Brownstown’s Singleton commits to Manchester University


When Brownstown Central senior Erin Singleton heard from her hitting coach that Manchester University’s softball team was looking for a middle infielder, she jumped on the opportunity to reach out.

Singleton touched base with head coach Sara Emerich, asking questions about the Manchester program while also talking about herself as a player. Emerich like what she heard and invited Singleton to a camp on campus.

So Singleton attended the camp, met the girls on the team and then took an official visit the day after.

“My visit went very well,” she said.

This was around last October, and by the time late December rolled around, Singleton had her mind made up and officially texted Emerich that she is choosing Manchester to play softball collegiately.

On Feb. 9 in the Brownstown Central High School trophy room, Singleton, surrounded by family, friends and coaches, officially signed her national letter of intent to Manchester.

“My shoulders feel so relieved,” she said. “I’m excited to start playing where I don’t have to worry about somebody watching or if I’m good or not. The decision is made, and it’s exciting.”

Singleton has been playing softball since she was 6. She said it has always been a plan of hers to play the sport at the next level.

“I love the game,” she said.

Her strengths are playing in the infield, which was why this opening at Manchester intrigued her.

“Fielding-wise, I’m very influential in the middle infield. It’s a lot of speed. I’m very athletic, and that’s what a lot of coaches look for is a lot of athleticism,” Singleton said. “I also have a pretty decent bat, which I thank my hitting coach for.”

Singleton prefers shortstop over second base because she enjoys the leadership responsibilities that come with being the shortstop. She’s also open to being placed anywhere on the defensive side of the ball to help her team.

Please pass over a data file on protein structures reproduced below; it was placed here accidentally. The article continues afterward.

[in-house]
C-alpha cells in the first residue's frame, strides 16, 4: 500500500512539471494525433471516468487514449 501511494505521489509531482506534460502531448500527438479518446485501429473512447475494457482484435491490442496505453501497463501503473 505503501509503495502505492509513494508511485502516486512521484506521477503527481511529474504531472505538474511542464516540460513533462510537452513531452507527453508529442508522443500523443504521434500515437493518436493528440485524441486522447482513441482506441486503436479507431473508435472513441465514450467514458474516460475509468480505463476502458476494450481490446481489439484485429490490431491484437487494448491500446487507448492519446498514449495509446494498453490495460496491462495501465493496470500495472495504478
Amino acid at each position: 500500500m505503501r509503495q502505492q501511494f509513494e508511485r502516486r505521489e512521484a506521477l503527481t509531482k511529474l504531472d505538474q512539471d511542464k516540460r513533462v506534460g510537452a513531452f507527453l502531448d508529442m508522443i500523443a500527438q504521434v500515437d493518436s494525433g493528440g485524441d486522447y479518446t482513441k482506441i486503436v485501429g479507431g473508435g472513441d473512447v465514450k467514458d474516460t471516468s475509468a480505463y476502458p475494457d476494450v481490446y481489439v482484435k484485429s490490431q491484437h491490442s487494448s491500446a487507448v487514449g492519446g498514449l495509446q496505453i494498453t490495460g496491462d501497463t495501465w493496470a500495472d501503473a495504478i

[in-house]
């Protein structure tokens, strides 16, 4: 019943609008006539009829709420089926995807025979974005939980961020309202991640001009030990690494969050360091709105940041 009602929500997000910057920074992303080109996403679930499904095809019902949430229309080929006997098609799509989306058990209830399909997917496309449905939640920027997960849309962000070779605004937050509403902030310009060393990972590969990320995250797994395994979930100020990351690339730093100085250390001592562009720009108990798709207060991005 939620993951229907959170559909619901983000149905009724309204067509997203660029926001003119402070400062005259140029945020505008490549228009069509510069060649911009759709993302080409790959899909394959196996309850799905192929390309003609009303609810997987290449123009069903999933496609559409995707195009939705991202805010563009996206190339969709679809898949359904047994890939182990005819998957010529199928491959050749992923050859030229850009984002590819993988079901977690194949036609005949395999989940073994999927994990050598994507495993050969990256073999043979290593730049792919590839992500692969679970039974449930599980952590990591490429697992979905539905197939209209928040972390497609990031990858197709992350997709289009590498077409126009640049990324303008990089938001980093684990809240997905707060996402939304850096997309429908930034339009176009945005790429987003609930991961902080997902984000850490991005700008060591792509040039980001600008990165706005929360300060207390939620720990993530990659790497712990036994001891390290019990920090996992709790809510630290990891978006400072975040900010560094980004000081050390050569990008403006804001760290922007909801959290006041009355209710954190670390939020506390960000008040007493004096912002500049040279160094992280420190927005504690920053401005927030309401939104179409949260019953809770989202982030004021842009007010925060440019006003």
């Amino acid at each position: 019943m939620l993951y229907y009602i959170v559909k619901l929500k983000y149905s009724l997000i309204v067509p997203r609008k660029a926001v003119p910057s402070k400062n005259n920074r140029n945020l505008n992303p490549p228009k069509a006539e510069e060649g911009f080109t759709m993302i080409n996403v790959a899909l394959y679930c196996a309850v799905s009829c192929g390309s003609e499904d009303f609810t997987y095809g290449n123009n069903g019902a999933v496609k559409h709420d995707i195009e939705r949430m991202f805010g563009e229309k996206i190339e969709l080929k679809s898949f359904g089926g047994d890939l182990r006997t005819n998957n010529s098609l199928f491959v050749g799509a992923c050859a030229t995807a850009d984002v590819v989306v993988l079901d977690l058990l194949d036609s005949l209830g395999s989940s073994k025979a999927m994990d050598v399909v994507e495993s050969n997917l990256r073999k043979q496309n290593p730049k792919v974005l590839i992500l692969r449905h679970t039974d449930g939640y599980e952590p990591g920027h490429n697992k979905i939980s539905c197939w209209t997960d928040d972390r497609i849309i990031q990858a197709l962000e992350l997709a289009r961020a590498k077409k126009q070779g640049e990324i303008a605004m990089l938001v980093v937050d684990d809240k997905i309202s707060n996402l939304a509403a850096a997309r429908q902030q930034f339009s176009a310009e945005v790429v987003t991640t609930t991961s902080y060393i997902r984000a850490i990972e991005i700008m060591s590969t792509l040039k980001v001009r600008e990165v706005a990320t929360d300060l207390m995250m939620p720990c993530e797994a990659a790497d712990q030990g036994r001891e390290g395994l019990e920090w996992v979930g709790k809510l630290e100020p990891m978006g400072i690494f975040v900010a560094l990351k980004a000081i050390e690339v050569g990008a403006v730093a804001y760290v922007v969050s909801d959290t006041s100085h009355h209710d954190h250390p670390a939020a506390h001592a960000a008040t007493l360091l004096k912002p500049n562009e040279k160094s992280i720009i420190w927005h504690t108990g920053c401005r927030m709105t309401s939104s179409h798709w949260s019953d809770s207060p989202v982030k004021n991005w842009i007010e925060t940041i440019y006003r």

“I’m also a utility player, and I’ll play any position they need me to,” she said.

Erin grew up playing softball side-by-side with her sister, Emily, who recently committed to play softball at Saint Mary-of-the-Woods College. Emily signed her national letter of intent on Nov. 3.

“We push each other a lot,” Erin said. “It’s always good to have a workout buddy. I have someone I can go throw with at any time. We used to be a pitcher-catcher duo, so having that was pretty beneficial.”

When Erin was narrowing down her decisions, she also considered Roosevelt University in Chicago and Huntington University, but she felt like Manchester was the best fit for her.

Being close to home wasn’t necessarily a must-have for Erin, but she admitted it’ll be nice to be able to come home on the weekends or any time she needs to.

In addition to playing softball at Manchester, Erin will be studying political science with the pre-law program. It’s a major she recently decided on, too.

“I volunteered at the hospital, got all this experience in the medical field and then realized it’s not really what I wanted to do,” Erin said. “I got an internship with judge (AmyMarie) Travis, got real-time experience in the courtroom, learned terminology and yeah, I kind of fell in love with it.”

But before Singleton gets to Manchester, she still has one last softball season at Brownstown Central and one last travel season this summer.

The Braves will be coached by first-year coach Darren Bryant, who took over after Monte Ault retired last spring.

“We’ve been hitting it hard in workouts, getting conditioning and hitting in,” Singleton said. “We’re going to have a really good team this year. I’m super excited for sectional. It’s going to be huge for us. We’re going to really focus on getting a sectional championship and then seeing what comes after that.”

Official practice starts in about three weeks for softball, and then Singleton and the Braves will hit the ground running.

Sooner than later, Singleton will turn her prep softball career into her collegiate softball career, just like she always planned.

“I’m so excited,” she said. “Manchester is a tight-knit community, which is what we have here at Brownstown. I’m leaving one home to another home.”

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